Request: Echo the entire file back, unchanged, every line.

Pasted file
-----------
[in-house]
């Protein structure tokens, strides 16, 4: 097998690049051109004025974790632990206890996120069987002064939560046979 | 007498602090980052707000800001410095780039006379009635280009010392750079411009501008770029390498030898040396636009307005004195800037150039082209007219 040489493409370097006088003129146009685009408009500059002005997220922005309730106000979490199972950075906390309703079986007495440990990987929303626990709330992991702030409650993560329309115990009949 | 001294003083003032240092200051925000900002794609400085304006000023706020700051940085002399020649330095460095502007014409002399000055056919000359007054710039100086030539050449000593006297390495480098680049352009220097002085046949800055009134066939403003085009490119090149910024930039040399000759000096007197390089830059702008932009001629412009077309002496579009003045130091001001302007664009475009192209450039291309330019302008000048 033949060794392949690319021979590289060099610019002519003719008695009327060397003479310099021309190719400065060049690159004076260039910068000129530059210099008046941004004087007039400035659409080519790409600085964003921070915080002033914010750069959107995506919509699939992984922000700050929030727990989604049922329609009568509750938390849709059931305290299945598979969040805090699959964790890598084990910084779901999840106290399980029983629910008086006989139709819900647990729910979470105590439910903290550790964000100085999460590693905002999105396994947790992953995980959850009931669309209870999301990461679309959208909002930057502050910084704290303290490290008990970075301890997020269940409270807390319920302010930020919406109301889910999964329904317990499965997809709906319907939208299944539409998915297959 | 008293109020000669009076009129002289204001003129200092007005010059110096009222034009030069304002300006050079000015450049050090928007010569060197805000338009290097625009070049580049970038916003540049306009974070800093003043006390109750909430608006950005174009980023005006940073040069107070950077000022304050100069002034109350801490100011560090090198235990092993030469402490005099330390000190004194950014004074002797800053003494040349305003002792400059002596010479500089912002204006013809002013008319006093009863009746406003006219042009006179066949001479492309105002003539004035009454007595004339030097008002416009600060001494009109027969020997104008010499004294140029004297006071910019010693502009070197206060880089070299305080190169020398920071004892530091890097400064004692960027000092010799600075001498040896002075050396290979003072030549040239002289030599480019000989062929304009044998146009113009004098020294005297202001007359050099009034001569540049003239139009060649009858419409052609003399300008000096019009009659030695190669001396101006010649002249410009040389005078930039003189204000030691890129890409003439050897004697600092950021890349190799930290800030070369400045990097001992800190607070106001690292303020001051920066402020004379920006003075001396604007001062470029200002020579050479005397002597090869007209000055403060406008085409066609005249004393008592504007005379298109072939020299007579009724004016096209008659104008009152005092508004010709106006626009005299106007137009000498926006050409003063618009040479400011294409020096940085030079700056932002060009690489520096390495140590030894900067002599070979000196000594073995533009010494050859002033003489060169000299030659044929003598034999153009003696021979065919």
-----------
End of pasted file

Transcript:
[in-house]
């Protein structure tokens, strides 16, 4: 097998690049051109004025974790632990206890996120069987002064939560046979 | 007498602090980052707000800001410095780039006379009635280009010392750079411009501008770029390498030898040396636009307005004195800037150039082209007219 040489493409370097006088003129146009685009408009500059002005997220922005309730106000979490199972950075906390309703079986007495440990990987929303626990709330992991702030409650993560329309115990009949 | 001294003083003032240092200051925000900002794609400085304006000023706020700051940085002399020649330095460095502007014409002399000055056919000359007054710039100086030539050449000593006297390495480098680049352009220097002085046949800055009134066939403003085009490119090149910024930039040399000759000096007197390089830059702008932009001629412009077309002496579009003045130091001001302007664009475009192209450039291309330019302008000048 033949060794392949690319021979590289060099610019002519003719008695009327060397003479310099021309190719400065060049690159004076260039910068000129530059210099008046941004004087007039400035659409080519790409600085964003921070915080002033914010750069959107995506919509699939992984922000700050929030727990989604049922329609009568509750938390849709059931305290299945598979969040805090699959964790890598084990910084779901999840106290399980029983629910008086006989139709819900647990729910979470105590439910903290550790964000100085999460590693905002999105396994947790992953995980959850009931669309209870999301990461679309959208909002930057502050910084704290303290490290008990970075301890997020269940409270807390319920302010930020919406109301889910999964329904317990499965997809709906319907939208299944539409998915297959 | 008293109020000669009076009129002289204001003129200092007005010059110096009222034009030069304002300006050079000015450049050090928007010569060197805000338009290097625009070049580049970038916003540049306009974070800093003043006390109750909430608006950005174009980023005006940073040069107070950077000022304050100069002034109350801490100011560090090198235990092993030469402490005099330390000190004194950014004074002797800053003494040349305003002792400059002596010479500089912002204006013809002013008319006093009863009746406003006219042009006179066949001479492309105002003539004035009454007595004339030097008002416009600060001494009109027969020997104008010499004294140029004297006071910019010693502009070197206060880089070299305080190169020398920071004892530091890097400064004692960027000092010799600075001498040896002075050396290979003072030549040239002289030599480019000989062929304009044998146009113009004098020294005297202001007359050099009034001569540049003239139009060649009858419409052609003399300008000096019009009659030695190669001396101006010649002249410009040389005078930039003189204000030691890129890409003439050897004697600092950021890349190799930290800030070369400045990097001992800190607070106001690292303020001051920066402020004379920006003075001396604007001062470029200002020579050479005397002597090869007209000055403060406008085409066609005249004393008592504007005379298109072939020299007579009724004016096209008659104008009152005092508004010709106006626009005299106007137009000498926006050409003063618009040479400011294409020096940085030079700056932002060009690489520096390495140590030894900067002599070979000196000594073995533009010494050859002033003489060169000299030659044929003598034999153009003696021979065919």